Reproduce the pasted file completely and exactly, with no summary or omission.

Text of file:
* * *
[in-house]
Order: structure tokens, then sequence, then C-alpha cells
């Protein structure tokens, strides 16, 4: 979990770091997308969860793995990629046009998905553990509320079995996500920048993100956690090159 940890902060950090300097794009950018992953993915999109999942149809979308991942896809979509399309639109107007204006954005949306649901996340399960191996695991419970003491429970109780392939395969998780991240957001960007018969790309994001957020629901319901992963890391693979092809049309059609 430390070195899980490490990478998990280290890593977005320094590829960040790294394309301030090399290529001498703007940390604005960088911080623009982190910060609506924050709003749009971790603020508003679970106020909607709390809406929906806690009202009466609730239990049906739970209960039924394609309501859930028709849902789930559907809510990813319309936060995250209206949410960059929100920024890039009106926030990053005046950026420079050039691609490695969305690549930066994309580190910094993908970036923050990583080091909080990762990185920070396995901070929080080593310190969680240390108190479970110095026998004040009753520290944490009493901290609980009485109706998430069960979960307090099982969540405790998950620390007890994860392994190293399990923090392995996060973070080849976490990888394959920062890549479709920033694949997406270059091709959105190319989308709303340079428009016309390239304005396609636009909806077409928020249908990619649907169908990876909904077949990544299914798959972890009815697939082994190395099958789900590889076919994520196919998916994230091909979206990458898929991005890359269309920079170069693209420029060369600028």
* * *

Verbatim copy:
[in-house]
Order: structure tokens, then sequence, then C-alpha cells
């Protein structure tokens, strides 16, 4: 979990770091997308969860793995990629046009998905553990509320079995996500920048993100956690090159 940890902060950090300097794009950018992953993915999109999942149809979308991942896809979509399309639109107007204006954005949306649901996340399960191996695991419970003491429970109780392939395969998780991240957001960007018969790309994001957020629901319901992963890391693979092809049309059609 430390070195899980490490990478998990280290890593977005320094590829960040790294394309301030090399290529001498703007940390604005960088911080623009982190910060609506924050709003749009971790603020508003679970106020909607709390809406929906806690009202009466609730239990049906739970209960039924394609309501859930028709849902789930559907809510990813319309936060995250209206949410960059929100920024890039009106926030990053005046950026420079050039691609490695969305690549930066994309580190910094993908970036923050990583080091909080990762990185920070396995901070929080080593310190969680240390108190479970110095026998004040009753520290944490009493901290609980009485109706998430069960979960307090099982969540405790998950620390007890994860392994190293399990923090392995996060973070080849976490990888394959920062890549479709920033694949997406270059091709959105190319989308709303340079428009016309390239304005396609636009909806077409928020249908990619649907169908990876909904077949990544299914798959972890009815697939082994190395099958789900590889076919994520196919998916994230091909979206990458898929991005890359269309920079170069693209420029060369600028």